Hell Yeah: Sanders' Medicare-for-All Plan Would Guarantee Abortion Coverage
By including universal abortion coverage in his single-payer plan, Bernie Sanders is showing a significant commitment to protecting reproductive rights.
Photo by Bloomberg / Contributor via Getty
This week, Bernie Sanders announced his new Medicare-for-All plan, with unprecedented support from Senate Democrats. It's a radical, significant shift for the party—and a big win for reproductive rights.
It's been a breakout year for Medicare-for-All, also known as "single payer." Two years ago, Sanders was the only Senate Democrat to support single-payer; as of today, at least 15 Senate Democrats (including several 2020 hopefuls) have announced their support of his plan. Medicare-for-All would fundamentally revamp the American healthcare system and create a national, public health insurance program, which would cover everything from primary care to hospital stays to long-term care, without any co-pays or deductibles.
Crucially, the draft form of the bill mandates universal coverage for "comprehensive reproductive care," including abortion. This would radically expand reproductive rights in the US, and it would affirm that abortion care is health care—not something shameful, not an unnecessary elective procedure, not a second-class, so-called "women's issue," but a fundamental right that we should all be able to access, no matter our economic circumstances.
By ensuring that federal insurance plans guarantee full access to reproductive healthcare, this legislation would effectively overturn the Hyde Amendment, the worst federal anti-choice law on the books today. Since 1976, the Hyde Amendment has barred any federal funding—including Medicaid and Medicare—from paying for abortion care or coverage, systematically denying abortion access to low-income people who need it.
In a country where most American families don't have $500 in savings, the average abortion costs $470. That's far more cash than a home-health-aide or a retail worker making $23,000 a year is likely to have on hand. If those workers are on Medicaid (or have insurance through a federal insurance exchange, or don't have insurance coverage at all), they'll have to come up with that money on their own—even if their own health is at risk.
The dichotomy between reproductive rights and economic justice is a false one: We cannot have one without the other.
We have a Constitutional right to choose on paper. But as long as the Hyde Amendment is on the books, abortion access remains a privilege for the wealthy. Until we overturn Hyde, the promise of Roe v. Wade—that women have a fundamental right to control our bodies and determine our futures—will remain unfulfilled.
Sanders' bill isn't going to pass anytime soon, especially when Senate Republicans are still trying to resurrect Obamacare repeal. (President Trump has also called it "a curse on the US and its people" and sworn to veto it should it somehow miraculously make its way to his desk.) But still, the bill is a signal that the Democrats' left wing is conscientiously including abortion in its progressive agenda. It's especially welcome to see Sanders putting reproductive health care front and center after his highly (and rightly) criticized endorsement of Health Mello this summer. Mello, a Democrat running for Mayor of Omaha, is a longtime opponent of abortion access who sponsored a 20-week abortion ban in 2010, with no exceptions for rape, and who voted for a bill that would ban insurance plans from covering abortion. Under heavy criticism, Sanders doubled down, telling NPR that Democrats "can't exclude people who disagree with us on one issue."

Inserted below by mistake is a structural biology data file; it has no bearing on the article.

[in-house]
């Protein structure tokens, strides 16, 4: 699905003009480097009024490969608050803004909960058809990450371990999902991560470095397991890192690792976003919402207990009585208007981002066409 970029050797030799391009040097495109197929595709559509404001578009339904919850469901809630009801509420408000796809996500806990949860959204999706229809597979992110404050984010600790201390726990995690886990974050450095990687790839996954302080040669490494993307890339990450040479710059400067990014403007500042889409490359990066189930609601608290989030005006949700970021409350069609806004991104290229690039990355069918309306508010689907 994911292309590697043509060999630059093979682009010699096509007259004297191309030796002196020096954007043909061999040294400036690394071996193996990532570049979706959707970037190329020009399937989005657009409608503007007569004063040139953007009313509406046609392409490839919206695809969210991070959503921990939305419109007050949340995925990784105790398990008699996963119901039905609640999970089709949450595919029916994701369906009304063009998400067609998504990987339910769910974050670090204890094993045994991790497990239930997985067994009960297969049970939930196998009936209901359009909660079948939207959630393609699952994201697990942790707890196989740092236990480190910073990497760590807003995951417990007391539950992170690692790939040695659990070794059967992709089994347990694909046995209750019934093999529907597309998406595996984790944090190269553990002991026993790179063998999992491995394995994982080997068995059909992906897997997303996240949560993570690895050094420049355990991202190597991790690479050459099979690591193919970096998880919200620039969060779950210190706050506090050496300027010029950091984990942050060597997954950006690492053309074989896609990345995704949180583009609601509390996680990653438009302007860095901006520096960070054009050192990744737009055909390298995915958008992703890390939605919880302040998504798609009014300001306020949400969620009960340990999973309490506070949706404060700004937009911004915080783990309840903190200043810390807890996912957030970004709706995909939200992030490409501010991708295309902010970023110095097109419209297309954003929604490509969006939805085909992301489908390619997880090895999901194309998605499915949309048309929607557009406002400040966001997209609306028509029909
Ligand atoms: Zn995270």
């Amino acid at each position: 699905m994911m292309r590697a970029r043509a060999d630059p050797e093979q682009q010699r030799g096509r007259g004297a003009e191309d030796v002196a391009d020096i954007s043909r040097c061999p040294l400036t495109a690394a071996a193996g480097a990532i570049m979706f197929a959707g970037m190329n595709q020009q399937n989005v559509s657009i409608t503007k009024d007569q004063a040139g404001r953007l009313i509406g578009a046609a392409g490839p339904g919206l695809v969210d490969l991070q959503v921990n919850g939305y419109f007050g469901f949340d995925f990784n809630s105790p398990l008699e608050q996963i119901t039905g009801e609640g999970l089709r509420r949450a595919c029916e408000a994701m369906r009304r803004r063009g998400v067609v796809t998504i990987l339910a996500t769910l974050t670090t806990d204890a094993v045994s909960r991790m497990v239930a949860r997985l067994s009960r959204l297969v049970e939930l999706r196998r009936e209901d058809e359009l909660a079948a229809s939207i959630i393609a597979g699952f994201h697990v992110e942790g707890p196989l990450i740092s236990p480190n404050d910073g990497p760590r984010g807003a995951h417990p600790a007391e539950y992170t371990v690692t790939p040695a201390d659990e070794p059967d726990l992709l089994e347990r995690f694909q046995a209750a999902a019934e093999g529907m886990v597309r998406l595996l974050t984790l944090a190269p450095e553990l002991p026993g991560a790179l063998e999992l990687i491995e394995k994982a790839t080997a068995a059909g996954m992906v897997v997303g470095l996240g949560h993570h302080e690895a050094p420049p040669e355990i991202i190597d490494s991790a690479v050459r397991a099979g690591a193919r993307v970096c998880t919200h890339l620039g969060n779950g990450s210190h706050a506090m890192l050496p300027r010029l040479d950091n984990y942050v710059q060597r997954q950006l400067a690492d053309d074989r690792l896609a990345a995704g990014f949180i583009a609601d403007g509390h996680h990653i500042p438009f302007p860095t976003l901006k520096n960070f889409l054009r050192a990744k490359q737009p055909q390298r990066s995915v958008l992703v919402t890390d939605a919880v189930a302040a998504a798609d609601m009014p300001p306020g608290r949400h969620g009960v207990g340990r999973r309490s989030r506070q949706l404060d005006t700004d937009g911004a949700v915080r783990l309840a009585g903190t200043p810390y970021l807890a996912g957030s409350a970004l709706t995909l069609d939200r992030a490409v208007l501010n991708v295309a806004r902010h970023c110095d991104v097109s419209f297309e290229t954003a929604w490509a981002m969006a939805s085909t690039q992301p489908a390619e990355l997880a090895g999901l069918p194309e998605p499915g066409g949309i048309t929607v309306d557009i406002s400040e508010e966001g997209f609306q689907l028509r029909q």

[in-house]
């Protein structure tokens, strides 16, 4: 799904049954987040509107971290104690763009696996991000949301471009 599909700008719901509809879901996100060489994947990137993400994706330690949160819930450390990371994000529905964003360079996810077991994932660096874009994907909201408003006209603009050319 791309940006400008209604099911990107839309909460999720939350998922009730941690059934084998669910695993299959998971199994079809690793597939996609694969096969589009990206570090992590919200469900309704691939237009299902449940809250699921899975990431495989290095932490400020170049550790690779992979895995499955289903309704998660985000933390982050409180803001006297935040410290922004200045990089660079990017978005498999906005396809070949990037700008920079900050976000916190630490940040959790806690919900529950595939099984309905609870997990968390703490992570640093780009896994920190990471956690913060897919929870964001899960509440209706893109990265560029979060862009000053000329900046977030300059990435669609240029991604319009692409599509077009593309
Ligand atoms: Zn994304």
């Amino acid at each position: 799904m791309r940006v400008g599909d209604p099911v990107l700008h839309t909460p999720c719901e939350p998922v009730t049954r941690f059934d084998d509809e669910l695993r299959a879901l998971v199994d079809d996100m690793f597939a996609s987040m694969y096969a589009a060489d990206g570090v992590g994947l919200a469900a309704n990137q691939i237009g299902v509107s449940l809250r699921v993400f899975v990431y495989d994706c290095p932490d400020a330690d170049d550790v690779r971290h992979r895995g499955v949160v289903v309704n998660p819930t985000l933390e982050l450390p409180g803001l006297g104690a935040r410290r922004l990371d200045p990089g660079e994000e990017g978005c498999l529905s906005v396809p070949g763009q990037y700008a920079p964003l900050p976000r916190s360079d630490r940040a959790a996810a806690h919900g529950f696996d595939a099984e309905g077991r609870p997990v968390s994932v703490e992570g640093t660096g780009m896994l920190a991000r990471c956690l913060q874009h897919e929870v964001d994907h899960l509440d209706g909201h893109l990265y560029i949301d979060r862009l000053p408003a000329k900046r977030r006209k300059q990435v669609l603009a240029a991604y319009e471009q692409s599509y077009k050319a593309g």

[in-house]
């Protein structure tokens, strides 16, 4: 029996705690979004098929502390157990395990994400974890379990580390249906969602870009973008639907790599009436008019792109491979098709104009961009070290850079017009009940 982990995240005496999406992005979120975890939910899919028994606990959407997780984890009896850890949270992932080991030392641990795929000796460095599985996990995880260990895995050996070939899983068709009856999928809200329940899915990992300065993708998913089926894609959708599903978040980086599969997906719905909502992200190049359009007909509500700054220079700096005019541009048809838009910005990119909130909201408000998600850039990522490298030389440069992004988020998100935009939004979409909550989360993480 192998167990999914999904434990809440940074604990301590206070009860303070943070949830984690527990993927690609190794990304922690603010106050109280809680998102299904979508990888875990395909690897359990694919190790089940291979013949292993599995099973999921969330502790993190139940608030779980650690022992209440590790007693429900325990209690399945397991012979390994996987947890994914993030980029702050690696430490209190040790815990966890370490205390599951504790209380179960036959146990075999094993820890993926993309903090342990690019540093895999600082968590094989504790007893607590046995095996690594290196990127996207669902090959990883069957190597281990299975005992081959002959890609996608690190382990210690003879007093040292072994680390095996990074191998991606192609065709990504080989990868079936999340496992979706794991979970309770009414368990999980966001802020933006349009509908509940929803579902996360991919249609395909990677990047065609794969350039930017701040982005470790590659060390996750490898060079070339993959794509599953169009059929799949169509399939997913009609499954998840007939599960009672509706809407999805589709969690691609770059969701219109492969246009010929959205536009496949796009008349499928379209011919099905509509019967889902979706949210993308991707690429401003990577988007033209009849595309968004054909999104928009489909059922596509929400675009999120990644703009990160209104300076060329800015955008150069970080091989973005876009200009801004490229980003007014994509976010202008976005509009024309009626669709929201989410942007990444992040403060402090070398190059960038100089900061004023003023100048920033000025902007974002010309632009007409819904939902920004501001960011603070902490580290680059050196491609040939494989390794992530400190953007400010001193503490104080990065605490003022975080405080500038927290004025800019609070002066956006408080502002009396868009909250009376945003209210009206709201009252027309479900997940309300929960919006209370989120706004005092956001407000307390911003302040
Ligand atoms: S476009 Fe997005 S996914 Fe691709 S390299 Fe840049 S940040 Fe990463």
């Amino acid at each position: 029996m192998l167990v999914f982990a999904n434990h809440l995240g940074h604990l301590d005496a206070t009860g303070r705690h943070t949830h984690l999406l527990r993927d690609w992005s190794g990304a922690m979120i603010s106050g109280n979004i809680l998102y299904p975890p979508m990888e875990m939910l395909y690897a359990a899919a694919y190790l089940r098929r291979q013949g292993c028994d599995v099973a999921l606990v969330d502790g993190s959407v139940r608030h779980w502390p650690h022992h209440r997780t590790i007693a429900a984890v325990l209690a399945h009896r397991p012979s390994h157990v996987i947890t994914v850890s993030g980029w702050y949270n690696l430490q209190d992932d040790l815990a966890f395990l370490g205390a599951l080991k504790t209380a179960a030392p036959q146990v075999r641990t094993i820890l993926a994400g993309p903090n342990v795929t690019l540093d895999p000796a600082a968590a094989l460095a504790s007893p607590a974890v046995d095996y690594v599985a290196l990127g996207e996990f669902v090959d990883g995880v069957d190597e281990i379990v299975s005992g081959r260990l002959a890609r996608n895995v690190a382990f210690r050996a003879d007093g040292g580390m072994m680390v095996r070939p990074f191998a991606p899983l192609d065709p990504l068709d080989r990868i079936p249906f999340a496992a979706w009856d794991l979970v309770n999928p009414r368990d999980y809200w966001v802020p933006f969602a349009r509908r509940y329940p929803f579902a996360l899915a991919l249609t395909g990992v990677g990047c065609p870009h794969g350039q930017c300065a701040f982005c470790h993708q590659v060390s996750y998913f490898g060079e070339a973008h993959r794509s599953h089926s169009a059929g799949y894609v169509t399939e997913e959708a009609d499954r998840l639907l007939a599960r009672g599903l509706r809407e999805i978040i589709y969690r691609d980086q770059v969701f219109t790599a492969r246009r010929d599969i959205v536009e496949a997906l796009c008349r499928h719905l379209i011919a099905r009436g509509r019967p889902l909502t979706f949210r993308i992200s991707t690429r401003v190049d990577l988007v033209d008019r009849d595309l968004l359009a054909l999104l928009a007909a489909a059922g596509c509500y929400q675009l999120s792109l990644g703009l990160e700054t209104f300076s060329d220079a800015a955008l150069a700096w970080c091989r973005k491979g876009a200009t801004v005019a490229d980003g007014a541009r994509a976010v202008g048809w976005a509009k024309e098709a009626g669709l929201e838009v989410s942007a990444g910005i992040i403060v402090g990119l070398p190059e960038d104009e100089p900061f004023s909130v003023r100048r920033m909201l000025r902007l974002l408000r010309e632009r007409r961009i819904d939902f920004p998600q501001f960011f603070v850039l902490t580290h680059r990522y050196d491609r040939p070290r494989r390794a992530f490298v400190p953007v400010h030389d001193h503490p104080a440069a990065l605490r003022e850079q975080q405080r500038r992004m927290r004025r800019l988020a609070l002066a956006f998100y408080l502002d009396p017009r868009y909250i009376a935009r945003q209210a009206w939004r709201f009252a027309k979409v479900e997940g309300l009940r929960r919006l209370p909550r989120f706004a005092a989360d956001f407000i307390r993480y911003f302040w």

Sanders, to his credit, has a sterling pro-choice record. But in endorsing Mello, Sanders set an unspoken but clear order of priorities, in which the economic issues like single payer are non-negotiable, and reproductive rights are not. In truth, the dichotomy between reproductive rights and economic justice is a false one: We cannot have one without the other.
Access to abortion—the ability to decide when, and whether, to become a parent—is fundamental to the economic security of women. Advancing New Standards in Reproductive Health's landmark "Turnaway Study" tracked women across 21 states who sought abortion care but were denied it; researchers found that "women who carried an unwanted pregnancy to term are three times more likely than women who receive an abortion to be below the poverty level two years later." This should be obvious: Unplanned parenthood can derail a woman's career, interrupt her education, or throw her into economic precarity, especially in a country where paid leave is a rare luxury and the cost of childcare is astronomical.
Those same women would benefit enormously from universal healthcare, too. Nearly 70 percent of women who obtain abortions live below 200 percent of the federal poverty line, often precisely because they cannot afford to care for a (or another) child. These women, who are disproportionately women of color, are directly targeted both by the Hyde Amendment and by a healthcare system putting basic health care further and further out of reach. In addition to guaranteeing their access to reproductive care, Medicare-for-All could also ensure they never have to choose between putting food on the table and paying for prescription drugs and maternity coverage.
Sanders' bill, and its avalanche of support from Democrats, is a testament to the persistent work of the women of color who've led the fight to overturn the Hyde Amendment, and to expand all health care, for years now. Reproductive rights advocates have played hardball on single payer, opposing plans that exclude reproductive care, and have successfully made abortion access a core tenant of the nation's highest profile single payer model. And it's a model for how a resurgent Left should move forward: boldly, without leaving anyone behind.